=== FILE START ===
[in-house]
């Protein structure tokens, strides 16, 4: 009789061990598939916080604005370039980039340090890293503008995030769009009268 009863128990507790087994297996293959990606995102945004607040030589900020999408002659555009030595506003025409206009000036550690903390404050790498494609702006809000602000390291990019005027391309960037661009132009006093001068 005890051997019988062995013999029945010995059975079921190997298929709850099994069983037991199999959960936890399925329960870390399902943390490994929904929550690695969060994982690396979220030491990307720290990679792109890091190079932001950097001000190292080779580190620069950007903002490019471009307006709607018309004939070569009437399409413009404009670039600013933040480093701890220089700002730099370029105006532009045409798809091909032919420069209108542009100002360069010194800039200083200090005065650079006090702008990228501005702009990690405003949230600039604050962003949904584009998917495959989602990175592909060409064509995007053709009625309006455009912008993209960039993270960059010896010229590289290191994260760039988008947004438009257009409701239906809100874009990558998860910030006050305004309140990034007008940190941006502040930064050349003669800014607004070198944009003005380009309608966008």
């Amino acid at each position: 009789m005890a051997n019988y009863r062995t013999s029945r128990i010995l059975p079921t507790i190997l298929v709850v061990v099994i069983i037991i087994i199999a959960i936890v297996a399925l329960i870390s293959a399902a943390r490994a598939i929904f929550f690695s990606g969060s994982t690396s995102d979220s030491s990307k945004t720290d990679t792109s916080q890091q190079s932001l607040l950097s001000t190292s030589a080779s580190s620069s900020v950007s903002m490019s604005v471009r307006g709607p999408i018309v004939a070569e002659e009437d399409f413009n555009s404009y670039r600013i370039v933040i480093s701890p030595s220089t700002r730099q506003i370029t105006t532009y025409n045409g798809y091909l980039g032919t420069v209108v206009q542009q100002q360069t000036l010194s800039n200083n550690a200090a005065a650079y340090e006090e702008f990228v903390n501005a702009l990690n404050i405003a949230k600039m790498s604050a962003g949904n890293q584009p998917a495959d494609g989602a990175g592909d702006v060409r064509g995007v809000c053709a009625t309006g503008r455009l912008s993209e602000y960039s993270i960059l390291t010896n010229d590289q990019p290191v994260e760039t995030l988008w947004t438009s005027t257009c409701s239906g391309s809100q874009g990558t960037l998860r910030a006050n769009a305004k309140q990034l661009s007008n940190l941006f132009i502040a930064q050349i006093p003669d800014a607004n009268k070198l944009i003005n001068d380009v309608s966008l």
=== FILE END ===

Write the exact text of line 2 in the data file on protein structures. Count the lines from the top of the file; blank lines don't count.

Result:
């Protein structure tokens, strides 16, 4: 009789061990598939916080604005370039980039340090890293503008995030769009009268 009863128990507790087994297996293959990606995102945004607040030589900020999408002659555009030595506003025409206009000036550690903390404050790498494609702006809000602000390291990019005027391309960037661009132009006093001068 005890051997019988062995013999029945010995059975079921190997298929709850099994069983037991199999959960936890399925329960870390399902943390490994929904929550690695969060994982690396979220030491990307720290990679792109890091190079932001950097001000190292080779580190620069950007903002490019471009307006709607018309004939070569009437399409413009404009670039600013933040480093701890220089700002730099370029105006532009045409798809091909032919420069209108542009100002360069010194800039200083200090005065650079006090702008990228501005702009990690405003949230600039604050962003949904584009998917495959989602990175592909060409064509995007053709009625309006455009912008993209960039993270960059010896010229590289290191994260760039988008947004438009257009409701239906809100874009990558998860910030006050305004309140990034007008940190941006502040930064050349003669800014607004070198944009003005380009309608966008």